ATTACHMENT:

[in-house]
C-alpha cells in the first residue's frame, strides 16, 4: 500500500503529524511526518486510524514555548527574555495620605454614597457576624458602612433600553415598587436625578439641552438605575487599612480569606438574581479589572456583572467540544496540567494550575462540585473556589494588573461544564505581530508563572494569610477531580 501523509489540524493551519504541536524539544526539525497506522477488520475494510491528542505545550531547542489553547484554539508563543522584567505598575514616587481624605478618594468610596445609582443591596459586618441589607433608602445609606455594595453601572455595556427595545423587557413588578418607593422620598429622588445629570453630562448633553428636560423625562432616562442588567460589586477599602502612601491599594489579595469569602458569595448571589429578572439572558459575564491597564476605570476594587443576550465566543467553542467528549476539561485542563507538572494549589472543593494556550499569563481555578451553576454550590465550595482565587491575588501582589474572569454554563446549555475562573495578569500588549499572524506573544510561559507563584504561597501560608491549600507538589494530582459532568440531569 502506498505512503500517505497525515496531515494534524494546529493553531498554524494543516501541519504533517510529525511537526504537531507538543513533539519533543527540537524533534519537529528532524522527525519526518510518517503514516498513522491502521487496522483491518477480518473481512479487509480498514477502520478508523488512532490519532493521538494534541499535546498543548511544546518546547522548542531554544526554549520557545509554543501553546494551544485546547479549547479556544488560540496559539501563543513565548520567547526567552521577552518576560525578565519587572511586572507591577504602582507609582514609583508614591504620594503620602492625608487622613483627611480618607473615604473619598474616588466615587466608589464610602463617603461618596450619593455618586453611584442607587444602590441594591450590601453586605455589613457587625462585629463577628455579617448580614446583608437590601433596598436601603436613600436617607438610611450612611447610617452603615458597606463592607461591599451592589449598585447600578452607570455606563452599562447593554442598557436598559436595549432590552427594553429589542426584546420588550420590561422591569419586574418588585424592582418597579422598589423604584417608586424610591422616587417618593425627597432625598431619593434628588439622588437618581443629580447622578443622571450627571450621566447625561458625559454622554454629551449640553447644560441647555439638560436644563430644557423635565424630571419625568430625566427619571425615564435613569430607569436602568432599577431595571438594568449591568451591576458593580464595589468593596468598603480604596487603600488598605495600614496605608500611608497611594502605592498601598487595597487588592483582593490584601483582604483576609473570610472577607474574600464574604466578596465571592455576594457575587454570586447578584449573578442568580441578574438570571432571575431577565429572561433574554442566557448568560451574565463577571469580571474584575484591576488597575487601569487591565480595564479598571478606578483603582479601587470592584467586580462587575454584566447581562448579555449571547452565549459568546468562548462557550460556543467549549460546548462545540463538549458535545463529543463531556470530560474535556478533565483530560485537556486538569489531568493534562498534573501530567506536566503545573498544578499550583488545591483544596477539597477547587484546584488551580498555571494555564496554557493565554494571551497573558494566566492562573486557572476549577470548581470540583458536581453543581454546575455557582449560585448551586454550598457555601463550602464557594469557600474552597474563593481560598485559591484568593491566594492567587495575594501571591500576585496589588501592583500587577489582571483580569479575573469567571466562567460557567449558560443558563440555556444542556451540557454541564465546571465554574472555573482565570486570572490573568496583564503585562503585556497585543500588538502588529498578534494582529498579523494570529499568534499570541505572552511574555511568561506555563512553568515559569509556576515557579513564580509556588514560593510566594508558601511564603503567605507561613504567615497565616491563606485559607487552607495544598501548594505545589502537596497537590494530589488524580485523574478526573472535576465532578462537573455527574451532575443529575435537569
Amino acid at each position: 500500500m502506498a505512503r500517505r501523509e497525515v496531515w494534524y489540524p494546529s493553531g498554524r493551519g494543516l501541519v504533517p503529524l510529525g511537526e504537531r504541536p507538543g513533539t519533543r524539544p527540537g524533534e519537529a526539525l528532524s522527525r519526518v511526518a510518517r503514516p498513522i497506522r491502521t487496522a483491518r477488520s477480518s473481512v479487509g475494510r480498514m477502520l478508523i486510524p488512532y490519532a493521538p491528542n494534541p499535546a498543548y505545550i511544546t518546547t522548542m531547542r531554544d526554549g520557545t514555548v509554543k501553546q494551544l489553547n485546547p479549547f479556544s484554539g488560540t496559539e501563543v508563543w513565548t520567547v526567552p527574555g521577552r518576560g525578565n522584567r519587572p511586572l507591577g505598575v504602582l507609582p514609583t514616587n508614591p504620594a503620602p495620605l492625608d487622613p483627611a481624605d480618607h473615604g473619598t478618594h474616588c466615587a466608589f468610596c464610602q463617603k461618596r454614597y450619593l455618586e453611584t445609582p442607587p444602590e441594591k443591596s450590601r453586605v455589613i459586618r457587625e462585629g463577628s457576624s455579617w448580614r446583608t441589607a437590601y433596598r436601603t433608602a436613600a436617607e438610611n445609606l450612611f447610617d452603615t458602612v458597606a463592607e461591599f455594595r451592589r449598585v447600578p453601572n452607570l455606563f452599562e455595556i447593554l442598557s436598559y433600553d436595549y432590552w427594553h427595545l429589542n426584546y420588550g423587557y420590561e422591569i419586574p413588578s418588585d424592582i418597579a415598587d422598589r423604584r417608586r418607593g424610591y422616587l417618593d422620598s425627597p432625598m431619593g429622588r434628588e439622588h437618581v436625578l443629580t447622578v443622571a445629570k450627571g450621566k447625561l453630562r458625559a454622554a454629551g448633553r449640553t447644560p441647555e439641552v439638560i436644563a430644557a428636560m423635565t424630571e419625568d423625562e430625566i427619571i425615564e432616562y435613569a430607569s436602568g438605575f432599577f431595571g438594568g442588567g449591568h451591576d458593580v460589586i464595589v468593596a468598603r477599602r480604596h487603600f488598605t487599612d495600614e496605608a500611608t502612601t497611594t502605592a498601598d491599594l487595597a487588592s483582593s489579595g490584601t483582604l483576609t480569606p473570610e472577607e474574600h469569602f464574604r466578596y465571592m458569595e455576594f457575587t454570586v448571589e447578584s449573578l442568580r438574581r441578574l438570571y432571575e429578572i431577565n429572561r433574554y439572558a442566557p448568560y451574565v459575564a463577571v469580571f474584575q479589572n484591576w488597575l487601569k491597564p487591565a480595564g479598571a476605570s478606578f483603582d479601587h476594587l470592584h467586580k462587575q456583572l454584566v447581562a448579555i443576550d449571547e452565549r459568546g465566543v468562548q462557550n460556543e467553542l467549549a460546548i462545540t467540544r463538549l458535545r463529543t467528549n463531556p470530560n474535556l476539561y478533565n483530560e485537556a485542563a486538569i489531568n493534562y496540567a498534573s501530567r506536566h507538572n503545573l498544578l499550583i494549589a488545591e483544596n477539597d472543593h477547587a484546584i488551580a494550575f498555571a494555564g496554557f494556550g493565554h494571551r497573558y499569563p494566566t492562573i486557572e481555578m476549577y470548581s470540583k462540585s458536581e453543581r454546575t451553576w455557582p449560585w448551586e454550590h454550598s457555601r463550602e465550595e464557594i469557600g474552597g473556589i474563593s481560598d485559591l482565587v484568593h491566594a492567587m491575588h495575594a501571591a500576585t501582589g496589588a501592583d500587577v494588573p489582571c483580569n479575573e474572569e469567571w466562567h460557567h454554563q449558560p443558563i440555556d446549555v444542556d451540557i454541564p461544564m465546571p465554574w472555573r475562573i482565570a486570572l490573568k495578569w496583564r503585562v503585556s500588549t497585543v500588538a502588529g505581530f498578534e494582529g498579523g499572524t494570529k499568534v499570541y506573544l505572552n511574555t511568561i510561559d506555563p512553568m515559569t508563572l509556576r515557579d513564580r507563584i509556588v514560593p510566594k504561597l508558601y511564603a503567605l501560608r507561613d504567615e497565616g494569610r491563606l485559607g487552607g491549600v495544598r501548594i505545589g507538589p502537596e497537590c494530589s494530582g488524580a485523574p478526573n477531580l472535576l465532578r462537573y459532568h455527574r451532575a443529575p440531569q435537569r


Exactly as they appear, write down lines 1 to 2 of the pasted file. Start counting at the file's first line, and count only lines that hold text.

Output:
[in-house]
C-alpha cells in the first residue's frame, strides 16, 4: 500500500503529524511526518486510524514555548527574555495620605454614597457576624458602612433600553415598587436625578439641552438605575487599612480569606438574581479589572456583572467540544496540567494550575462540585473556589494588573461544564505581530508563572494569610477531580 501523509489540524493551519504541536524539544526539525497506522477488520475494510491528542505545550531547542489553547484554539508563543522584567505598575514616587481624605478618594468610596445609582443591596459586618441589607433608602445609606455594595453601572455595556427595545423587557413588578418607593422620598429622588445629570453630562448633553428636560423625562432616562442588567460589586477599602502612601491599594489579595469569602458569595448571589429578572439572558459575564491597564476605570476594587443576550465566543467553542467528549476539561485542563507538572494549589472543593494556550499569563481555578451553576454550590465550595482565587491575588501582589474572569454554563446549555475562573495578569500588549499572524506573544510561559507563584504561597501560608491549600507538589494530582459532568440531569 502506498505512503500517505497525515496531515494534524494546529493553531498554524494543516501541519504533517510529525511537526504537531507538543513533539519533543527540537524533534519537529528532524522527525519526518510518517503514516498513522491502521487496522483491518477480518473481512479487509480498514477502520478508523488512532490519532493521538494534541499535546498543548511544546518546547522548542531554544526554549520557545509554543501553546494551544485546547479549547479556544488560540496559539501563543513565548520567547526567552521577552518576560525578565519587572511586572507591577504602582507609582514609583508614591504620594503620602492625608487622613483627611480618607473615604473619598474616588466615587466608589464610602463617603461618596450619593455618586453611584442607587444602590441594591450590601453586605455589613457587625462585629463577628455579617448580614446583608437590601433596598436601603436613600436617607438610611450612611447610617452603615458597606463592607461591599451592589449598585447600578452607570455606563452599562447593554442598557436598559436595549432590552427594553429589542426584546420588550420590561422591569419586574418588585424592582418597579422598589423604584417608586424610591422616587417618593425627597432625598431619593434628588439622588437618581443629580447622578443622571450627571450621566447625561458625559454622554454629551449640553447644560441647555439638560436644563430644557423635565424630571419625568430625566427619571425615564435613569430607569436602568432599577431595571438594568449591568451591576458593580464595589468593596468598603480604596487603600488598605495600614496605608500611608497611594502605592498601598487595597487588592483582593490584601483582604483576609473570610472577607474574600464574604466578596465571592455576594457575587454570586447578584449573578442568580441578574438570571432571575431577565429572561433574554442566557448568560451574565463577571469580571474584575484591576488597575487601569487591565480595564479598571478606578483603582479601587470592584467586580462587575454584566447581562448579555449571547452565549459568546468562548462557550460556543467549549460546548462545540463538549458535545463529543463531556470530560474535556478533565483530560485537556486538569489531568493534562498534573501530567506536566503545573498544578499550583488545591483544596477539597477547587484546584488551580498555571494555564496554557493565554494571551497573558494566566492562573486557572476549577470548581470540583458536581453543581454546575455557582449560585448551586454550598457555601463550602464557594469557600474552597474563593481560598485559591484568593491566594492567587495575594501571591500576585496589588501592583500587577489582571483580569479575573469567571466562567460557567449558560443558563440555556444542556451540557454541564465546571465554574472555573482565570486570572490573568496583564503585562503585556497585543500588538502588529498578534494582529498579523494570529499568534499570541505572552511574555511568561506555563512553568515559569509556576515557579513564580509556588514560593510566594508558601511564603503567605507561613504567615497565616491563606485559607487552607495544598501548594505545589502537596497537590494530589488524580485523574478526573472535576465532578462537573455527574451532575443529575435537569